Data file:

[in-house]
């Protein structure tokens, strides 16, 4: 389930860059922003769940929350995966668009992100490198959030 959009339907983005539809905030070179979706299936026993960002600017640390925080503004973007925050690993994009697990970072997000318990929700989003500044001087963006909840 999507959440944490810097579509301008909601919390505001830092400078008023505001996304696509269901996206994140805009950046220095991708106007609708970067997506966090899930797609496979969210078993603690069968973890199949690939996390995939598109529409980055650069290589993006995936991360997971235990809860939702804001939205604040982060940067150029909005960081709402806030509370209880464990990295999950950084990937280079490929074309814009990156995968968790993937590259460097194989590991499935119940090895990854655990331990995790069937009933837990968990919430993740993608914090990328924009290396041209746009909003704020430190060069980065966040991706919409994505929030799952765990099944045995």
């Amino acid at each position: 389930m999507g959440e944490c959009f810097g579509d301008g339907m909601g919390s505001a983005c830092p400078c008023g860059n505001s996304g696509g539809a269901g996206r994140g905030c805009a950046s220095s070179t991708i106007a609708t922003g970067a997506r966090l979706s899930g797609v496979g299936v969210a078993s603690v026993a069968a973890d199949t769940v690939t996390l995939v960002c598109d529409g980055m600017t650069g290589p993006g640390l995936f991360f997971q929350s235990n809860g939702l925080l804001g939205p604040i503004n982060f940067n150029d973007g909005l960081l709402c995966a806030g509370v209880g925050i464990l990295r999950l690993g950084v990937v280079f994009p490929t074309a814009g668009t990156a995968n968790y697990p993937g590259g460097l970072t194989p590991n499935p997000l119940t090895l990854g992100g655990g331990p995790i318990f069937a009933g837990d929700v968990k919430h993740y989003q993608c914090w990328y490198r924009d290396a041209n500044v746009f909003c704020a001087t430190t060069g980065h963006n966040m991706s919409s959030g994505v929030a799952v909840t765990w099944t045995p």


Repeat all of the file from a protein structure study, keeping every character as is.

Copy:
[in-house]
């Protein structure tokens, strides 16, 4: 389930860059922003769940929350995966668009992100490198959030 959009339907983005539809905030070179979706299936026993960002600017640390925080503004973007925050690993994009697990970072997000318990929700989003500044001087963006909840 999507959440944490810097579509301008909601919390505001830092400078008023505001996304696509269901996206994140805009950046220095991708106007609708970067997506966090899930797609496979969210078993603690069968973890199949690939996390995939598109529409980055650069290589993006995936991360997971235990809860939702804001939205604040982060940067150029909005960081709402806030509370209880464990990295999950950084990937280079490929074309814009990156995968968790993937590259460097194989590991499935119940090895990854655990331990995790069937009933837990968990919430993740993608914090990328924009290396041209746009909003704020430190060069980065966040991706919409994505929030799952765990099944045995």
């Amino acid at each position: 389930m999507g959440e944490c959009f810097g579509d301008g339907m909601g919390s505001a983005c830092p400078c008023g860059n505001s996304g696509g539809a269901g996206r994140g905030c805009a950046s220095s070179t991708i106007a609708t922003g970067a997506r966090l979706s899930g797609v496979g299936v969210a078993s603690v026993a069968a973890d199949t769940v690939t996390l995939v960002c598109d529409g980055m600017t650069g290589p993006g640390l995936f991360f997971q929350s235990n809860g939702l925080l804001g939205p604040i503004n982060f940067n150029d973007g909005l960081l709402c995966a806030g509370v209880g925050i464990l990295r999950l690993g950084v990937v280079f994009p490929t074309a814009g668009t990156a995968n968790y697990p993937g590259g460097l970072t194989p590991n499935p997000l119940t090895l990854g992100g655990g331990p995790i318990f069937a009933g837990d929700v968990k919430h993740y989003q993608c914090w990328y490198r924009d290396a041209n500044v746009f909003c704020a001087t430190t060069g980065h963006n966040m991706s919409s959030g994505v929030a799952v909840t765990w099944t045995p």